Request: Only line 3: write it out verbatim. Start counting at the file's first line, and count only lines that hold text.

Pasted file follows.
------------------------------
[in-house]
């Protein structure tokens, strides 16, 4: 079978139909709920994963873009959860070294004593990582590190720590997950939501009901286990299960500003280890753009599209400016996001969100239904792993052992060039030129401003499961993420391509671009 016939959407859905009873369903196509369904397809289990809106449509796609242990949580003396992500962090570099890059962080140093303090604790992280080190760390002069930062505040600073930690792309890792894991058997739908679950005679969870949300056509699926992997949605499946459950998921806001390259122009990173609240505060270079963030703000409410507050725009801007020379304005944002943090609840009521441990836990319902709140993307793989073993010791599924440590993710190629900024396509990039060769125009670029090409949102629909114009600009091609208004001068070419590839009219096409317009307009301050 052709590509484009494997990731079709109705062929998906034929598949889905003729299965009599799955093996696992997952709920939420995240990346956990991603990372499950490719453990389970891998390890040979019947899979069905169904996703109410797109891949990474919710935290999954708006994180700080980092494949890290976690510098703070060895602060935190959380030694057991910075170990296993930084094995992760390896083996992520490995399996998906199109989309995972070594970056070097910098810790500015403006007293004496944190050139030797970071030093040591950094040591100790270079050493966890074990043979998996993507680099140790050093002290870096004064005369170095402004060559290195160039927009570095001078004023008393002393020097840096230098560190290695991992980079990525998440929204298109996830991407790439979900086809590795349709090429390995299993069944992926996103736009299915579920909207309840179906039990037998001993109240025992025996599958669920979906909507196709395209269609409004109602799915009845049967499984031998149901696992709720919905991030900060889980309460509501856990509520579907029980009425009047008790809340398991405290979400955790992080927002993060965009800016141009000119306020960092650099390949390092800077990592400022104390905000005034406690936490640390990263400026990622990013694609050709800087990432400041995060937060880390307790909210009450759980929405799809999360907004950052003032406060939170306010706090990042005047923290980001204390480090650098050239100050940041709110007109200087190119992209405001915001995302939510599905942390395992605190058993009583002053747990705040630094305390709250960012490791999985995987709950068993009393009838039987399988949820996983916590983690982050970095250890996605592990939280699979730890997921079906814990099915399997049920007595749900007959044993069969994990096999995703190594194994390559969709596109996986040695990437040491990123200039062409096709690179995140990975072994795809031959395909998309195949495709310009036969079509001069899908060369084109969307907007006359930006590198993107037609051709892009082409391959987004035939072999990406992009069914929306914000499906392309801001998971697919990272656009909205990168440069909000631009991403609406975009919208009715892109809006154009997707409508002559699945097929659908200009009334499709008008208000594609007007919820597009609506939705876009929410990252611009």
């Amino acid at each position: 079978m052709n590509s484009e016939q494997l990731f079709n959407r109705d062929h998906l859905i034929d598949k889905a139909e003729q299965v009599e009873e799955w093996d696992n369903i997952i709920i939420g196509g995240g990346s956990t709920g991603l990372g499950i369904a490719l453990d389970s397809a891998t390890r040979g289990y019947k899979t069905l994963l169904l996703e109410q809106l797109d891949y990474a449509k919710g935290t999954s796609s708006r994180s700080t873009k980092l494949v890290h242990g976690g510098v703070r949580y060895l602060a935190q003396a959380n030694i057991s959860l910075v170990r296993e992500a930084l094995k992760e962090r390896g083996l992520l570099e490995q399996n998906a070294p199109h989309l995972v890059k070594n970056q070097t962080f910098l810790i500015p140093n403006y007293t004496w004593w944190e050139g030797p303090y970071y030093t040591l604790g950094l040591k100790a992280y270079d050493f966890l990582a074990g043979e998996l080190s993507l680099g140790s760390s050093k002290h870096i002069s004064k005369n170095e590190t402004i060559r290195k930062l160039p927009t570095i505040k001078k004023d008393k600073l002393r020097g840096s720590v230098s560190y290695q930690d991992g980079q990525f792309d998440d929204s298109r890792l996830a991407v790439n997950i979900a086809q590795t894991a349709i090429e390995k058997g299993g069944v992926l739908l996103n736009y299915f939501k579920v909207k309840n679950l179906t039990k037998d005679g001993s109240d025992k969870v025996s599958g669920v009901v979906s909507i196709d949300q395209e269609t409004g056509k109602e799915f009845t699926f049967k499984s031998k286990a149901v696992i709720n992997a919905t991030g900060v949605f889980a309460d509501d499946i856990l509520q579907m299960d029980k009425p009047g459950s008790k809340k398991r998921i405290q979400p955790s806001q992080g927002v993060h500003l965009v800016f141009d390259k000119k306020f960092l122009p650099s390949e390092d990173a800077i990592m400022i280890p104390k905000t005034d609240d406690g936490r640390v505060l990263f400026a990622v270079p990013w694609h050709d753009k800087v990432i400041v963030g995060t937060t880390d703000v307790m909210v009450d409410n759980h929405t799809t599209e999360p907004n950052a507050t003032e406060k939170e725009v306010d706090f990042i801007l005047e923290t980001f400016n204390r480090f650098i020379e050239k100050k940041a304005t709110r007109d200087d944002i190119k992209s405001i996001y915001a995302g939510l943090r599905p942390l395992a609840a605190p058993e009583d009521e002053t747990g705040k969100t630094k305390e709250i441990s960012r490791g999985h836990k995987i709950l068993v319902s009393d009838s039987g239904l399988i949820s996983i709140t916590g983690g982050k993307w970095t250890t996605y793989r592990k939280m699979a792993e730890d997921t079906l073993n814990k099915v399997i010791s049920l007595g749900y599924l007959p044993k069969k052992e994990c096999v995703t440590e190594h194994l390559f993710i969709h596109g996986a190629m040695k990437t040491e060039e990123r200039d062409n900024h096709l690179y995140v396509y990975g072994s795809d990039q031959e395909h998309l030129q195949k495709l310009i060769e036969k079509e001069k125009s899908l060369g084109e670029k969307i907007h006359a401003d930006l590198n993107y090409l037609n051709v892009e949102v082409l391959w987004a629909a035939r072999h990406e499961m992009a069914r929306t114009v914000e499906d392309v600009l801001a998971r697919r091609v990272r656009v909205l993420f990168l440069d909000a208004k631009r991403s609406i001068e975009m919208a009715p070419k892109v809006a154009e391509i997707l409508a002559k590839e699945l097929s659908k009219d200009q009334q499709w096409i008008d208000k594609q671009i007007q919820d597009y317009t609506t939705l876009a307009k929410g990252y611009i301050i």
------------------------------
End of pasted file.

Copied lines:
């Amino acid at each position: 079978m052709n590509s484009e016939q494997l990731f079709n959407r109705d062929h998906l859905i034929d598949k889905a139909e003729q299965v009599e009873e799955w093996d696992n369903i997952i709920i939420g196509g995240g990346s956990t709920g991603l990372g499950i369904a490719l453990d389970s397809a891998t390890r040979g289990y019947k899979t069905l994963l169904l996703e109410q809106l797109d891949y990474a449509k919710g935290t999954s796609s708006r994180s700080t873009k980092l494949v890290h242990g976690g510098v703070r949580y060895l602060a935190q003396a959380n030694i057991s959860l910075v170990r296993e992500a930084l094995k992760e962090r390896g083996l992520l570099e490995q399996n998906a070294p199109h989309l995972v890059k070594n970056q070097t962080f910098l810790i500015p140093n403006y007293t004496w004593w944190e050139g030797p303090y970071y030093t040591l604790g950094l040591k100790a992280y270079d050493f966890l990582a074990g043979e998996l080190s993507l680099g140790s760390s050093k002290h870096i002069s004064k005369n170095e590190t402004i060559r290195k930062l160039p927009t570095i505040k001078k004023d008393k600073l002393r020097g840096s720590v230098s560190y290695q930690d991992g980079q990525f792309d998440d929204s298109r890792l996830a991407v790439n997950i979900a086809q590795t894991a349709i090429e390995k058997g299993g069944v992926l739908l996103n736009y299915f939501k579920v909207k309840n679950l179906t039990k037998d005679g001993s109240d025992k969870v025996s599958g669920v009901v979906s909507i196709d949300q395209e269609t409004g056509k109602e799915f009845t699926f049967k499984s031998k286990a149901v696992i709720n992997a919905t991030g900060v949605f889980a309460d509501d499946i856990l509520q579907m299960d029980k009425p009047g459950s008790k809340k398991r998921i405290q979400p955790s806001q992080g927002v993060h500003l965009v800016f141009d390259k000119k306020f960092l122009p650099s390949e390092d990173a800077i990592m400022i280890p104390k905000t005034d609240d406690g936490r640390v505060l990263f400026a990622v270079p990013w694609h050709d753009k800087v990432i400041v963030g995060t937060t880390d703000v307790m909210v009450d409410n759980h929405t799809t599209e999360p907004n950052a507050t003032e406060k939170e725009v306010d706090f990042i801007l005047e923290t980001f400016n204390r480090f650098i020379e050239k100050k940041a304005t709110r007109d200087d944002i190119k992209s405001i996001y915001a995302g939510l943090r599905p942390l395992a609840a605190p058993e009583d009521e002053t747990g705040k969100t630094k305390e709250i441990s960012r490791g999985h836990k995987i709950l068993v319902s009393d009838s039987g239904l399988i949820s996983i709140t916590g983690g982050k993307w970095t250890t996605y793989r592990k939280m699979a792993e730890d997921t079906l073993n814990k099915v399997i010791s049920l007595g749900y599924l007959p044993k069969k052992e994990c096999v995703t440590e190594h194994l390559f993710i969709h596109g996986a190629m040695k990437t040491e060039e990123r200039d062409n900024h096709l690179y995140v396509y990975g072994s795809d990039q031959e395909h998309l030129q195949k495709l310009i060769e036969k079509e001069k125009s899908l060369g084109e670029k969307i907007h006359a401003d930006l590198n993107y090409l037609n051709v892009e949102v082409l391959w987004a629909a035939r072999h990406e499961m992009a069914r929306t114009v914000e499906d392309v600009l801001a998971r697919r091609v990272r656009v909205l993420f990168l440069d909000a208004k631009r991403s609406i001068e975009m919208a009715p070419k892109v809006a154009e391509i997707l409508a002559k590839e699945l097929s659908k009219d200009q009334q499709w096409i008008d208000k594609q671009i007007q919820d597009y317009t609506t939705l876009a307009k929410g990252y611009i301050i």